In December 2006 the New York Times reported that it is not just ordinary Americans who find it difficult to remember the difference between Sunnis and Shiites:
SURPRISE quiz: Is Al Qaeda Sunni or Shiite? Which sect dominates Hezbollah?
Silvestre Reyes, the Democratic nominee to head the House Intelligence Committee, failed to answer both questions correctly last week when put to the test by Congressional Quarterly. He mislabeled Al Qaeda as predominantly Shiite, and on Hezbollah, which is mostly Shiite, he drew a blank.
“Speaking only for myself,” he told reporters, “it’s hard to keep things in perspective and in the categories.”
Not that he’s alone. Other members of Congress from both parties have also flunked on-the-spot inquiries. Indeed, some of the smartest Western statesmen of the last century have found themselves flummoxed by Islam. Winston Churchill — in 1921, while busy drawing razor-straight borders across a mercurial Middle East — asked an aide for a three-line note explaining the “religious character” of the Hashemite leader he planned to install in Baghdad.
“Is he a Sunni with Shaih sympathies or a Shaih with Sunni sympathies?” Mr. Churchill wrote, using an antiquated spelling. (“I always get mixed up between these two,” he added.)
And maybe religious memorization should not be required for policymaking. Gen. William Odom, who directed the National Security Agency under President Ronald Reagan, said that Mr. Reyes mainly needs to know “how the intelligence community works.”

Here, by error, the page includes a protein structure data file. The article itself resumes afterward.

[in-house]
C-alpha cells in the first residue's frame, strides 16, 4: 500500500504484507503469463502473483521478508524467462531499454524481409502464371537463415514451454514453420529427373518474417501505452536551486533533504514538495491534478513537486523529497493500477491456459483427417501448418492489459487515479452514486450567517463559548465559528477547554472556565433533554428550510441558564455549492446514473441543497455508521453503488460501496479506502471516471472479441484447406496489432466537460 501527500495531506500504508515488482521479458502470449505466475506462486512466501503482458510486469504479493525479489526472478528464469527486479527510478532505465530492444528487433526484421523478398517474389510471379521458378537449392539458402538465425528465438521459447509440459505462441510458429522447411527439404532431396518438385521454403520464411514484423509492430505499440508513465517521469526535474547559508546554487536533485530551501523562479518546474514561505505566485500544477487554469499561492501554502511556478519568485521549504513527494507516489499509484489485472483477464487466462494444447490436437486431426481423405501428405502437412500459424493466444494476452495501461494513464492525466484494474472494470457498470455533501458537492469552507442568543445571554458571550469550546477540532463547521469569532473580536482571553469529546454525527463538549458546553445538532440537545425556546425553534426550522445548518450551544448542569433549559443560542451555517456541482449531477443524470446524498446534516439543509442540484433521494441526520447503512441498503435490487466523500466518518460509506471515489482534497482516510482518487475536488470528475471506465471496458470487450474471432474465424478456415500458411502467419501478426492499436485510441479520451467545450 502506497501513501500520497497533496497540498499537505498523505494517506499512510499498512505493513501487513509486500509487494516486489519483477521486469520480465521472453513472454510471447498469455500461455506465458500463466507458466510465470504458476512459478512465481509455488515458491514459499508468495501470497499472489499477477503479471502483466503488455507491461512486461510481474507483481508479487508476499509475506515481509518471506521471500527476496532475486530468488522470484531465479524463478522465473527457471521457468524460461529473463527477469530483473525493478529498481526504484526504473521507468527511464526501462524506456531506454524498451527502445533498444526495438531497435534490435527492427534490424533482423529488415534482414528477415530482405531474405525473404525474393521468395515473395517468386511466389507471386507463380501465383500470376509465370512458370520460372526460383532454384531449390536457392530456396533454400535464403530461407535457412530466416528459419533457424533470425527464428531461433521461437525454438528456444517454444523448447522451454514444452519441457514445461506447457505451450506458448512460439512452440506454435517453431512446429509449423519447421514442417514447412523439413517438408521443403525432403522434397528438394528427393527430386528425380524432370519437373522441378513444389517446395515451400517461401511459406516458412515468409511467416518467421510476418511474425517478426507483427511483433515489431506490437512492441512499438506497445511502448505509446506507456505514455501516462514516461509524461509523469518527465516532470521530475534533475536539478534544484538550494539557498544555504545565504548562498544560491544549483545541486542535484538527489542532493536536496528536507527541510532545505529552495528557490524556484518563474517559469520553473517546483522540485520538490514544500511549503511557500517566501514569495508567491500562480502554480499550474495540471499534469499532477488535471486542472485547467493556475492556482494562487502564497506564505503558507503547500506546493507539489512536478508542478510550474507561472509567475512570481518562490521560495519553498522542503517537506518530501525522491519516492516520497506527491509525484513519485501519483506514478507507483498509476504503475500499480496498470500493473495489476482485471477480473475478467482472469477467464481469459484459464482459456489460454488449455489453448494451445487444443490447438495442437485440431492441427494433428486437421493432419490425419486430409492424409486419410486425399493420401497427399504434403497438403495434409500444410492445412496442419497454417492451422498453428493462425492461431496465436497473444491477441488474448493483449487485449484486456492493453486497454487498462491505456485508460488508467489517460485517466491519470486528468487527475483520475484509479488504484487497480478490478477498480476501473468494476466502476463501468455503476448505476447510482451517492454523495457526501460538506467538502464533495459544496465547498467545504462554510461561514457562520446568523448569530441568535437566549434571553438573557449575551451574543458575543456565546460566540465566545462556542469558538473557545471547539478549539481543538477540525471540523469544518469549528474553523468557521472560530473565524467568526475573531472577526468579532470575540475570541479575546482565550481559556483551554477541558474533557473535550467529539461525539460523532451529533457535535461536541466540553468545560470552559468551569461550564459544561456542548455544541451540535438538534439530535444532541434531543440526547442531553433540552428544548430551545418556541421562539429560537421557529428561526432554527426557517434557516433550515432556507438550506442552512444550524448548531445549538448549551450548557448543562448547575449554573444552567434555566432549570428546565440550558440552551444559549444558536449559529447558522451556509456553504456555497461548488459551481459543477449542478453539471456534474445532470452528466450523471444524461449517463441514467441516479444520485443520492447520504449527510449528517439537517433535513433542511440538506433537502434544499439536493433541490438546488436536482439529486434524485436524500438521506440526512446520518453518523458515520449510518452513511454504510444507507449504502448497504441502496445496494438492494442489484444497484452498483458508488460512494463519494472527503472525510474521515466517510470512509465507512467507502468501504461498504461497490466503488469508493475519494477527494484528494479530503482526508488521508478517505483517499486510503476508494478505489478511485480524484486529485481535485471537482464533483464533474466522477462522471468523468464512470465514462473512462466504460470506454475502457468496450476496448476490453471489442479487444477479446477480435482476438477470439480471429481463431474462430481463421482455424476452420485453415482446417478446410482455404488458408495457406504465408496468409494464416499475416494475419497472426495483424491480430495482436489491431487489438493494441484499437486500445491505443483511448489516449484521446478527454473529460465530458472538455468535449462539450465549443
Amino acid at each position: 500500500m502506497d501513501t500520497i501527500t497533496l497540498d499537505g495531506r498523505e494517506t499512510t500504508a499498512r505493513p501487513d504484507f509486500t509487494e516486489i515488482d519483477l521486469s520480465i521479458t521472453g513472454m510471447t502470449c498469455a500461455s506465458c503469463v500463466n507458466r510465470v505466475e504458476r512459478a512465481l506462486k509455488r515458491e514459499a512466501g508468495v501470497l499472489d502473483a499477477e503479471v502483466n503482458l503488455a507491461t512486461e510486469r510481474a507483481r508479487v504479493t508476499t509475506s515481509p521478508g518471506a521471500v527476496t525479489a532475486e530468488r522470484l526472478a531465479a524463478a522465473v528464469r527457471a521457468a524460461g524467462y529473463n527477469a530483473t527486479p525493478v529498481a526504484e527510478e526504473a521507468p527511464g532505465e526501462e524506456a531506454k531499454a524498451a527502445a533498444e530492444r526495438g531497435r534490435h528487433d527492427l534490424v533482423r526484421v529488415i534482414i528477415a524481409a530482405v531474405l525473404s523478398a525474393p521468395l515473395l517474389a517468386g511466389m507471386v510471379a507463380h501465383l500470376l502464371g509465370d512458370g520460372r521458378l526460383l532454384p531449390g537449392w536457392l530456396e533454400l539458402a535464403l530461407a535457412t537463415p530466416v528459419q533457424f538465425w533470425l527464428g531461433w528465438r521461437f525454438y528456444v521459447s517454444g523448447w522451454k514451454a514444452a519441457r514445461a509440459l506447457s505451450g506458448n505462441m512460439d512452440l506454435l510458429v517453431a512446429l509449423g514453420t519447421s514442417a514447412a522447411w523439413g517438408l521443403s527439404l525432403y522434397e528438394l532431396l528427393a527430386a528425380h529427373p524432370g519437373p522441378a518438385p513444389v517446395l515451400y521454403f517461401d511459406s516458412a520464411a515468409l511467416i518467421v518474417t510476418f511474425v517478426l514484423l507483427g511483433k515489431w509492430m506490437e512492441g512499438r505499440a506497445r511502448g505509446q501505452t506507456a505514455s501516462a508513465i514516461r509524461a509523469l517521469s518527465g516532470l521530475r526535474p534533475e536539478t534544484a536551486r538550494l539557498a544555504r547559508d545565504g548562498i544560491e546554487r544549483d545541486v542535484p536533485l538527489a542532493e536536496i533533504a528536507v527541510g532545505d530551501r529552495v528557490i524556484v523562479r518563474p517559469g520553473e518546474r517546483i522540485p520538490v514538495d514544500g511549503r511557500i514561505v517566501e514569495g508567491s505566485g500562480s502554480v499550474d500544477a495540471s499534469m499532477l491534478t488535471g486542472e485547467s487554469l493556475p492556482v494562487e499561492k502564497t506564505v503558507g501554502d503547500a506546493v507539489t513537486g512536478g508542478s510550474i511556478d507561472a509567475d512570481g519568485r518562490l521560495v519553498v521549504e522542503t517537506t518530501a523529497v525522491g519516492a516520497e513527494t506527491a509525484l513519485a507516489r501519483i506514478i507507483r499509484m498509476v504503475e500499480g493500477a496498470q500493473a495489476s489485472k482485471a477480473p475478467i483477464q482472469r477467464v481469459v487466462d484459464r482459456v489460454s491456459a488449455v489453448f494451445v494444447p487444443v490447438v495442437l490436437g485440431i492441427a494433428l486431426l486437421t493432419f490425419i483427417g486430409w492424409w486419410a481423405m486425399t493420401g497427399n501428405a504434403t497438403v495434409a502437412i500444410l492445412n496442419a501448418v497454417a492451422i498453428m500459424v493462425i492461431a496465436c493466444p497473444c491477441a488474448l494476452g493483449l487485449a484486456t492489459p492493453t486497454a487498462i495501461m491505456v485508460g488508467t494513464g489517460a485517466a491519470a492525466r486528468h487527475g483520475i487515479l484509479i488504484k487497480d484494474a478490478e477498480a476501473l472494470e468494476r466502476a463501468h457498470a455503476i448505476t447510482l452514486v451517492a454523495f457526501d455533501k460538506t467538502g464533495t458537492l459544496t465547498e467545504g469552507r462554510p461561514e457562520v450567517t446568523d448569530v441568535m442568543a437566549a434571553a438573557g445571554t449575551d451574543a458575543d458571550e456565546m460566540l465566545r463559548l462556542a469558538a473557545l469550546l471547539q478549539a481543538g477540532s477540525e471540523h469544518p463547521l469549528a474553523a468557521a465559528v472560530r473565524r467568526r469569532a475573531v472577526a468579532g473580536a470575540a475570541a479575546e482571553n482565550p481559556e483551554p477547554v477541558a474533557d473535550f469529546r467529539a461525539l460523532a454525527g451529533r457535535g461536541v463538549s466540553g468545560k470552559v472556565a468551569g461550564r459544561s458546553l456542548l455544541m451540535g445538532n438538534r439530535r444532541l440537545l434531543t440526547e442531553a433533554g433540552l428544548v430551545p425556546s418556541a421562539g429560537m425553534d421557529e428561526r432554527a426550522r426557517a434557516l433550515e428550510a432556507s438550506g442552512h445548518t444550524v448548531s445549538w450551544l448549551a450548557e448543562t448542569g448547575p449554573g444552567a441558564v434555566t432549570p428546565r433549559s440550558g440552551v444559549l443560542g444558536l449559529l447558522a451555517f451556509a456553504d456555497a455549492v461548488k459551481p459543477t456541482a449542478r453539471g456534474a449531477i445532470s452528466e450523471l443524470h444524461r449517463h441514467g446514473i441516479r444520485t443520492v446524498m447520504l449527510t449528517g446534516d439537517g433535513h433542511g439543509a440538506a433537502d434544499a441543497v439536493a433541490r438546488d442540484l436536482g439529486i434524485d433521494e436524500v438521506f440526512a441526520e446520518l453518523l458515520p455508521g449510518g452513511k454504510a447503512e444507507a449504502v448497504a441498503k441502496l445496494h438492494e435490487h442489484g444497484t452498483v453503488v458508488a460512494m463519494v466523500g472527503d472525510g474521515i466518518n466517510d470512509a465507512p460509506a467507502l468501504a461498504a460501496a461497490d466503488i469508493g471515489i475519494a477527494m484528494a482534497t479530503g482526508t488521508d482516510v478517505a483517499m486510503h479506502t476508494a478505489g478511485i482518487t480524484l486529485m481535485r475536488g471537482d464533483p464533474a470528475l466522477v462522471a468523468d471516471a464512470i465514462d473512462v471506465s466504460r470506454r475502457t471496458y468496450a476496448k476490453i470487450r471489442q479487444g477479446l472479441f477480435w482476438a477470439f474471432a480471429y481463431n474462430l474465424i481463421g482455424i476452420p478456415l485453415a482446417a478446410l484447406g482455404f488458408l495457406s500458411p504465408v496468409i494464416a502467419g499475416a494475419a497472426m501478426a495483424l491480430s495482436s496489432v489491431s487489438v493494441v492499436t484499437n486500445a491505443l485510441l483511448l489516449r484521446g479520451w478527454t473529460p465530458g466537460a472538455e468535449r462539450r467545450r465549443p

Yet, improving American intelligence, according to General Odom and others with close ties to the Middle East and the American intelligence community, requires more than just a organization chart.
A cheat sheet is in order.
The Review asked nearly a dozen experts, from William R. Polk, author of “Understanding Iraq,” to Paul R. Pillar, the C.I.A. official who coordinated intelligence on the Middle East until he retired last year, to explain the region. Here, a quick distillation.
What caused the original divide?
The groups first diverged after the Prophet Muhammad died in 632, and his followers could not agree on whether to choose bloodline successors or leaders most likely to follow the tenets of the faith.
The group now known as Sunnis chose Abu Bakr, the prophet’s adviser, to become the first successor, or caliph, to lead the Muslim state. Shiites favored Ali, Muhammad’s cousin and son-in-law. Ali and his successors are called imams, who not only lead the Shiites but are considered to be descendants of Muhammad. After the 11th imam died in 874, and his young son was said to have disappeared from the funeral, Shiites in particular came to see the child as a Messiah who had been hidden from the public by God.
The largest sect of Shiites, known as “twelvers,” have been preparing for his return ever since.
How did the violence start?
In 656, Ali’s supporters killed the third caliph. Soon after, the Sunnis killed Ali’s son Husain.
Fighting continued but Sunnis emerged victorious over the Shiites and came to revere the caliphate for its strength and piety.